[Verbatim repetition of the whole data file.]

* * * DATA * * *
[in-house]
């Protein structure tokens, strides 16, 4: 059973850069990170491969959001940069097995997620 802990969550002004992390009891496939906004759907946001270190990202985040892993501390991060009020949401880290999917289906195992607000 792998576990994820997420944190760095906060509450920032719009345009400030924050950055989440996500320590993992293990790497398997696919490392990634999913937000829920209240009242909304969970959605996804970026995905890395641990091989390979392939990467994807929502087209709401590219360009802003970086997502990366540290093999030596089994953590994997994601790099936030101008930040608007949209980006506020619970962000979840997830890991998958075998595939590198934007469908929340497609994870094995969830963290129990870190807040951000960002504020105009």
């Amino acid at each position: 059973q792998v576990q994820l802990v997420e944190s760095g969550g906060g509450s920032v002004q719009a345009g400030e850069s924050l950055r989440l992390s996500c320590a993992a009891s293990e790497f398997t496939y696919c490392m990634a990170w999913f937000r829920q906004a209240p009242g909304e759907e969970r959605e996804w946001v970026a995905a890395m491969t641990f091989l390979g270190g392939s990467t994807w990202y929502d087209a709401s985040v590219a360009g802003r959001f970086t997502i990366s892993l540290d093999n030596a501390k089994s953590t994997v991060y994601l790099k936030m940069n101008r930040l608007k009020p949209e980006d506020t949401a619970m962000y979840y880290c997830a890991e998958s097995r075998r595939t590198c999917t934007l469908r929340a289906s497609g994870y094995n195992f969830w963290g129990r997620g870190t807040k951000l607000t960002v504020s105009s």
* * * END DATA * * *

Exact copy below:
[in-house]
């Protein structure tokens, strides 16, 4: 059973850069990170491969959001940069097995997620 802990969550002004992390009891496939906004759907946001270190990202985040892993501390991060009020949401880290999917289906195992607000 792998576990994820997420944190760095906060509450920032719009345009400030924050950055989440996500320590993992293990790497398997696919490392990634999913937000829920209240009242909304969970959605996804970026995905890395641990091989390979392939990467994807929502087209709401590219360009802003970086997502990366540290093999030596089994953590994997994601790099936030101008930040608007949209980006506020619970962000979840997830890991998958075998595939590198934007469908929340497609994870094995969830963290129990870190807040951000960002504020105009």
């Amino acid at each position: 059973q792998v576990q994820l802990v997420e944190s760095g969550g906060g509450s920032v002004q719009a345009g400030e850069s924050l950055r989440l992390s996500c320590a993992a009891s293990e790497f398997t496939y696919c490392m990634a990170w999913f937000r829920q906004a209240p009242g909304e759907e969970r959605e996804w946001v970026a995905a890395m491969t641990f091989l390979g270190g392939s990467t994807w990202y929502d087209a709401s985040v590219a360009g802003r959001f970086t997502i990366s892993l540290d093999n030596a501390k089994s953590t994997v991060y994601l790099k936030m940069n101008r930040l608007k009020p949209e980006d506020t949401a619970m962000y979840y880290c997830a890991e998958s097995r075998r595939t590198c999917t934007l469908r929340a289906s497609g994870y094995n195992f969830w963290g129990r997620g870190t807040k951000l607000t960002v504020s105009s």